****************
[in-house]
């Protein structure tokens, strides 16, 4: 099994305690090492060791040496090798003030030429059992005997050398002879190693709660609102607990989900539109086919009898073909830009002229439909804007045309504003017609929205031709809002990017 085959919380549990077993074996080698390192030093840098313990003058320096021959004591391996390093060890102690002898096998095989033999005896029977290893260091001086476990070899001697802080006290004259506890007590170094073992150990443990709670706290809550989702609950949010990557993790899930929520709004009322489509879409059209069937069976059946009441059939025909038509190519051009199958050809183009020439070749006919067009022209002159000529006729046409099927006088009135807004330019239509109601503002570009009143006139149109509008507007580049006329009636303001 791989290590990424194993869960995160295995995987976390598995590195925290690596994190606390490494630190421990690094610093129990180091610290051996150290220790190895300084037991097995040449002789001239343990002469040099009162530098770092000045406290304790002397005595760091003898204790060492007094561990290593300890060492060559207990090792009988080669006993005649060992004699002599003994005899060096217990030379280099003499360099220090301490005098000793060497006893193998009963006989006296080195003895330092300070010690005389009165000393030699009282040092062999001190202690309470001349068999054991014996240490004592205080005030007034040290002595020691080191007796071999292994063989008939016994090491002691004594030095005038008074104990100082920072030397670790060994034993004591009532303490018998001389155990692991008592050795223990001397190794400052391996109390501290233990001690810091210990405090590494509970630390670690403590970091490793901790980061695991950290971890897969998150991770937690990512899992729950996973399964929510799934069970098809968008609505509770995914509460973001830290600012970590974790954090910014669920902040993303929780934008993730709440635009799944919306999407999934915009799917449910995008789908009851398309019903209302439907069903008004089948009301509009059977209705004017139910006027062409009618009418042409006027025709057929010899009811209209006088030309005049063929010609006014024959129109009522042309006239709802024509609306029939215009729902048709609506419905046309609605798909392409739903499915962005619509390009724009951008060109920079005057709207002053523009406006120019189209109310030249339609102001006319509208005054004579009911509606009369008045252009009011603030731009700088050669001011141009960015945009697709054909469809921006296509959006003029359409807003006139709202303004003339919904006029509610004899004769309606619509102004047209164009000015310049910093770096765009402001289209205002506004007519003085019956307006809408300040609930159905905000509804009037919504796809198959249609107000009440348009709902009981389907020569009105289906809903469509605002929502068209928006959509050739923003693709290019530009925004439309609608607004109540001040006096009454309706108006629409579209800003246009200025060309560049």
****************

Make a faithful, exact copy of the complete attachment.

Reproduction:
[in-house]
């Protein structure tokens, strides 16, 4: 099994305690090492060791040496090798003030030429059992005997050398002879190693709660609102607990989900539109086919009898073909830009002229439909804007045309504003017609929205031709809002990017 085959919380549990077993074996080698390192030093840098313990003058320096021959004591391996390093060890102690002898096998095989033999005896029977290893260091001086476990070899001697802080006290004259506890007590170094073992150990443990709670706290809550989702609950949010990557993790899930929520709004009322489509879409059209069937069976059946009441059939025909038509190519051009199958050809183009020439070749006919067009022209002159000529006729046409099927006088009135807004330019239509109601503002570009009143006139149109509008507007580049006329009636303001 791989290590990424194993869960995160295995995987976390598995590195925290690596994190606390490494630190421990690094610093129990180091610290051996150290220790190895300084037991097995040449002789001239343990002469040099009162530098770092000045406290304790002397005595760091003898204790060492007094561990290593300890060492060559207990090792009988080669006993005649060992004699002599003994005899060096217990030379280099003499360099220090301490005098000793060497006893193998009963006989006296080195003895330092300070010690005389009165000393030699009282040092062999001190202690309470001349068999054991014996240490004592205080005030007034040290002595020691080191007796071999292994063989008939016994090491002691004594030095005038008074104990100082920072030397670790060994034993004591009532303490018998001389155990692991008592050795223990001397190794400052391996109390501290233990001690810091210990405090590494509970630390670690403590970091490793901790980061695991950290971890897969998150991770937690990512899992729950996973399964929510799934069970098809968008609505509770995914509460973001830290600012970590974790954090910014669920902040993303929780934008993730709440635009799944919306999407999934915009799917449910995008789908009851398309019903209302439907069903008004089948009301509009059977209705004017139910006027062409009618009418042409006027025709057929010899009811209209006088030309005049063929010609006014024959129109009522042309006239709802024509609306029939215009729902048709609506419905046309609605798909392409739903499915962005619509390009724009951008060109920079005057709207002053523009406006120019189209109310030249339609102001006319509208005054004579009911509606009369008045252009009011603030731009700088050669001011141009960015945009697709054909469809921006296509959006003029359409807003006139709202303004003339919904006029509610004899004769309606619509102004047209164009000015310049910093770096765009402001289209205002506004007519003085019956307006809408300040609930159905905000509804009037919504796809198959249609107000009440348009709902009981389907020569009105289906809903469509605002929502068209928006959509050739923003693709290019530009925004439309609608607004109540001040006096009454309706108006629409579209800003246009200025060309560049």